ABEL: There was a study done here in the 1970s and 80s that looked at birth defects among the children born to uranium miners, and found higher rates of birth defects among that group. However, the group was small and the study was not large enough to reach what we call statistical significance.
MAHLER: Virtually all uranium mining ended in the Southwest during the late 1980s, when profits and demand dropped dramatically. Tribal officials and independent researchers have documented that bureaucrats and mine operators knew much more about the health hazards of uranium mining than they shared with miners.
BENALLY: The government thought that we were expendable.
MAHLER: Timothy Benally is a former miner and director of the Navajo Office of Uranium Workers. He thinks the government feared miners would have quit or gone on strike if they'd known how unsafe conditions actually were.
BENALLY: They knew what this would cause. It would have made a major difference in the operation of those mines. The only thing that a lot of people got was that the wages on the reservation, which was good, but other than that, that the Navajo miners didn't get anything else except death in the end.
MAHLER: In 1992, after a series of public hearings, Congress conceded that thousands of uranium miners had indeed been exposed unnecessarily to toxic radiation levels. The government authorized compassionate compensation payments, not unlike those paid to Japanese Americans placed in World War II internment camps. Benally is pleased that about 2,400 of his fellow miners or their survivors were eligible to receive these checks. Yet, like many Navajo, he believes the money is too little, too late. He wants to see the compensation act expanded to cover thousands of others made ineligible by legal loopholes. The act excludes many Indians who lack such basic documents as birth certificates and marriage licenses, seldom used on the reservation in years past. The act also does not cover uranium miners who worked after 1971, nor any open pit miners. This angers Indians on the Acoma and Laguna reservations, which border Navajo lands in northwestern New Mexico. Most of their mines began operating after 1971 and virtually all were open pits. But given the current political and fiscal climate, few expect an increase in funding for a constituency as small as Native Americans.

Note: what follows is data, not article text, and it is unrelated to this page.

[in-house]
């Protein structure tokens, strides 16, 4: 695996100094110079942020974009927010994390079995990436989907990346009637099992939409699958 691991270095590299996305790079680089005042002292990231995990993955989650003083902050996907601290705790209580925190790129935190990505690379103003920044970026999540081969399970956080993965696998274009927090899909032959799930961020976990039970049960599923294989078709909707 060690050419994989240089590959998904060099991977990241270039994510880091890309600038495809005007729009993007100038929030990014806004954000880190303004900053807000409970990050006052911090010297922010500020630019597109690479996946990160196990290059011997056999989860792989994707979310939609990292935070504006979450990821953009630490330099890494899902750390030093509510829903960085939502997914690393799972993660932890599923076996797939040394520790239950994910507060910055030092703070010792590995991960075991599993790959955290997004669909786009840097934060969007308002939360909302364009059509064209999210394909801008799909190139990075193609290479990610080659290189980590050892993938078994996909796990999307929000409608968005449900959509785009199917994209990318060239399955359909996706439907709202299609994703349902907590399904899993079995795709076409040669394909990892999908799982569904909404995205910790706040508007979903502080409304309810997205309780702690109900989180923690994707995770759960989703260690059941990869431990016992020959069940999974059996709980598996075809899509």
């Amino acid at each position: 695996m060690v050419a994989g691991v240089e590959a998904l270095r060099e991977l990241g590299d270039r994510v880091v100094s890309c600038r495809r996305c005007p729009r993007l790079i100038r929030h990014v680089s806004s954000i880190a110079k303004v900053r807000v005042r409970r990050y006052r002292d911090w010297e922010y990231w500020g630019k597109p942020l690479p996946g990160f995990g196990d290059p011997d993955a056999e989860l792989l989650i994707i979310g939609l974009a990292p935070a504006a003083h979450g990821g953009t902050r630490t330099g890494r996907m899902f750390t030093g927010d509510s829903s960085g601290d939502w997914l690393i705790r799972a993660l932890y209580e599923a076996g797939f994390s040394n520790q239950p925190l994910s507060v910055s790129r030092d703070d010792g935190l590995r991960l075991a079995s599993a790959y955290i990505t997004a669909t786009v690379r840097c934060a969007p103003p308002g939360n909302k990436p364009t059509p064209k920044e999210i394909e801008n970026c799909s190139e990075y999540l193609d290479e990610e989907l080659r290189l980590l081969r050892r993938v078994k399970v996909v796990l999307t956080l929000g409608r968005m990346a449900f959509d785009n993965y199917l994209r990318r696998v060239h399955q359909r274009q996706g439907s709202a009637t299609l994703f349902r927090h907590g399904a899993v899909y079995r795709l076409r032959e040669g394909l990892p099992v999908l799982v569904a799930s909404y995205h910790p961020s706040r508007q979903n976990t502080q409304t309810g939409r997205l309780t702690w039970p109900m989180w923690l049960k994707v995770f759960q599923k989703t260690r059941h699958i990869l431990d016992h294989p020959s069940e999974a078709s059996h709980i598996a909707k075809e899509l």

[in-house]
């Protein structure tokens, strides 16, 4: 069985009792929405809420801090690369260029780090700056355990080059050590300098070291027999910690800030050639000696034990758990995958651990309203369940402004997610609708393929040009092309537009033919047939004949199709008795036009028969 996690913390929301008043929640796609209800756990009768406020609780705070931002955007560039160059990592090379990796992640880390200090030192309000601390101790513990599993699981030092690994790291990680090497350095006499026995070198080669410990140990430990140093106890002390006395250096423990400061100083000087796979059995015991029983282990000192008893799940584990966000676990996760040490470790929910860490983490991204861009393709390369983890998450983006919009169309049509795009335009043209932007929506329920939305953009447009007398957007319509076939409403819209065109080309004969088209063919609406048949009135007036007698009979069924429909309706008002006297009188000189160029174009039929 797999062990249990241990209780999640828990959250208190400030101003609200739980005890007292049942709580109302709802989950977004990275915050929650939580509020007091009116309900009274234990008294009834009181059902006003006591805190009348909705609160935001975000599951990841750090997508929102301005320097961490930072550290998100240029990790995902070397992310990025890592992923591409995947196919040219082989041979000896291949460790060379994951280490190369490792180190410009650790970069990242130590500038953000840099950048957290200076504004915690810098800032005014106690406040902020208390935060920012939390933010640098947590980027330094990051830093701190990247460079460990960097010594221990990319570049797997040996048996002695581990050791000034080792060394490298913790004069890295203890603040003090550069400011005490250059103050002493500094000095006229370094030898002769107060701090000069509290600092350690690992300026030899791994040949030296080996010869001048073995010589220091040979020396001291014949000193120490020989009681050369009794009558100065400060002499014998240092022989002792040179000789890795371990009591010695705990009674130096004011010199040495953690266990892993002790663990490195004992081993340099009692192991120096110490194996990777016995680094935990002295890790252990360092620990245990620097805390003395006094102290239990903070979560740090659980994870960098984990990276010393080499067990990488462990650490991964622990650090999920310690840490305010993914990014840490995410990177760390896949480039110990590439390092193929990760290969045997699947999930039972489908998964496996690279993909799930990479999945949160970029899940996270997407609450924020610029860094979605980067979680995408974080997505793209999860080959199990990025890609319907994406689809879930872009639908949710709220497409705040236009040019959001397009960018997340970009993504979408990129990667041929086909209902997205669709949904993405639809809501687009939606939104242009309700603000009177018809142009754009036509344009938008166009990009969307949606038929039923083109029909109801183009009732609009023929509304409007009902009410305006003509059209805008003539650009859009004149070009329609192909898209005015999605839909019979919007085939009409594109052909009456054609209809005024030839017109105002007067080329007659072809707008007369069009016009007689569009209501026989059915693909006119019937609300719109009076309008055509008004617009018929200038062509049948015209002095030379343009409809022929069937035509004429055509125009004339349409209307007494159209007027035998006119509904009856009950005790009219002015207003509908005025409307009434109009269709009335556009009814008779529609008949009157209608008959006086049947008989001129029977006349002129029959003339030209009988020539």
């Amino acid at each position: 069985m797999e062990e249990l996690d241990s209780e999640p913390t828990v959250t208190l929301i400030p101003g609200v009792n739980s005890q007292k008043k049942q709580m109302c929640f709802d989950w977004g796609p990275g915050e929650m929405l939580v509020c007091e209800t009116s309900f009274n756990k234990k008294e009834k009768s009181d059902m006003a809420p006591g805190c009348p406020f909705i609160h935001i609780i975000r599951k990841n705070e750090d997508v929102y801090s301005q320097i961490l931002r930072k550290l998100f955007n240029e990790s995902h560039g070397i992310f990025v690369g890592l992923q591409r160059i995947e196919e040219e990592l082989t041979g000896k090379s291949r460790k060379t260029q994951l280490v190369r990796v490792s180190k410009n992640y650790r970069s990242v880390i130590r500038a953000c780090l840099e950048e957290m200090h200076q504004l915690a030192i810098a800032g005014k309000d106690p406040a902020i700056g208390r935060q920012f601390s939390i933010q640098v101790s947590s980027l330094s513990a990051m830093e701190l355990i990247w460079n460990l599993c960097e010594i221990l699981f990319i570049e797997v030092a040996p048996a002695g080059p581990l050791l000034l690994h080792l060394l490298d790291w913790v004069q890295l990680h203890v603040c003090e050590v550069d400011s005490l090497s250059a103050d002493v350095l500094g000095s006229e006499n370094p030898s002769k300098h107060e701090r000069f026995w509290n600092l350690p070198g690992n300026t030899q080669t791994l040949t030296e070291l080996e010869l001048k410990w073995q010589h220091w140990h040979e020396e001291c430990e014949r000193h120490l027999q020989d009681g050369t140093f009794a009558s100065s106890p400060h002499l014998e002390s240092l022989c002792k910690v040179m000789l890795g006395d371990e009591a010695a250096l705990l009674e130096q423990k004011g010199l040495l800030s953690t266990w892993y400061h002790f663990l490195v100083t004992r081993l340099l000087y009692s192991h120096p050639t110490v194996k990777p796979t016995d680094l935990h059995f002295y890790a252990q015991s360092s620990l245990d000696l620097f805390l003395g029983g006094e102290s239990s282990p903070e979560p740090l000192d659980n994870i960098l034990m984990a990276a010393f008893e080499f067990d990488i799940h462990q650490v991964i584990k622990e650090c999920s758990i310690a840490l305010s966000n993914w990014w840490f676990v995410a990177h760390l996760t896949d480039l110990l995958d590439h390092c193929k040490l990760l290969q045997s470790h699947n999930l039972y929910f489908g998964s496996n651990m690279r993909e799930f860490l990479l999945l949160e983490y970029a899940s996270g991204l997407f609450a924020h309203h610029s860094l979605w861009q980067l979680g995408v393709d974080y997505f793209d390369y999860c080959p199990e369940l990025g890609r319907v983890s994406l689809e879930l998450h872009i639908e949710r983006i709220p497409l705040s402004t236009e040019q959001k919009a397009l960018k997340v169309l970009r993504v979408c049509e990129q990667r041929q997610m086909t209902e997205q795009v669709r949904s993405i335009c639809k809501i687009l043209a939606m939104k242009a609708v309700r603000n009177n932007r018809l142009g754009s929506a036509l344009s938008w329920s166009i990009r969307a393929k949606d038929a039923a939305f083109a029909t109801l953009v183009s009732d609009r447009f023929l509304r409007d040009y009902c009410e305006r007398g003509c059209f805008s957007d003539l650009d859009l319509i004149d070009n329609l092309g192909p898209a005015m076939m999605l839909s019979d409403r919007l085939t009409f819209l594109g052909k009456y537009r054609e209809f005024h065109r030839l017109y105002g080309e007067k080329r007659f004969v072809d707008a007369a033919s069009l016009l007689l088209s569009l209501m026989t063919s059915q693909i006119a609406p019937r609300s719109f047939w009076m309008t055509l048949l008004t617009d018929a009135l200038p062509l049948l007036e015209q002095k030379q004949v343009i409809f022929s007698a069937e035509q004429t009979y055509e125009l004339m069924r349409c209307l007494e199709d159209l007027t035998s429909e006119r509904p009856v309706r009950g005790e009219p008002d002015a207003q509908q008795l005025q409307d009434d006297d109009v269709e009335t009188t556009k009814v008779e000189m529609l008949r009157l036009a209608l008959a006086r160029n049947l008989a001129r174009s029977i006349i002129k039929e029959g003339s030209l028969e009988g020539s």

MAHLER: Despite the odds, Dorothy Purley and many other diseased and dying uranium miners insist they'll never give up. Purley says she's already taken her case directly to the US Secretary of Energy.
PURLEY: Last year, in May, I went and I spoke to Hazel O'Leary. At that time I was very mad, and I told her that I was very furious when I got up there, and I gave her my reasons why. I told her that my life was shortened. My health was taken away from me.
MAHLER: The Department of Energy referred our inquiries to the Justice Department, which administers the radiation exposure compensation act. A spokesman for the Office of Tribal Affairs said the Department is now negotiating with tribal officials on their proposed amendments to the act, and plans to lobby Congress on behalf of the changes being requested. For Living on Earth, I'm Richard Mahler in Santa Fe, New Mexico.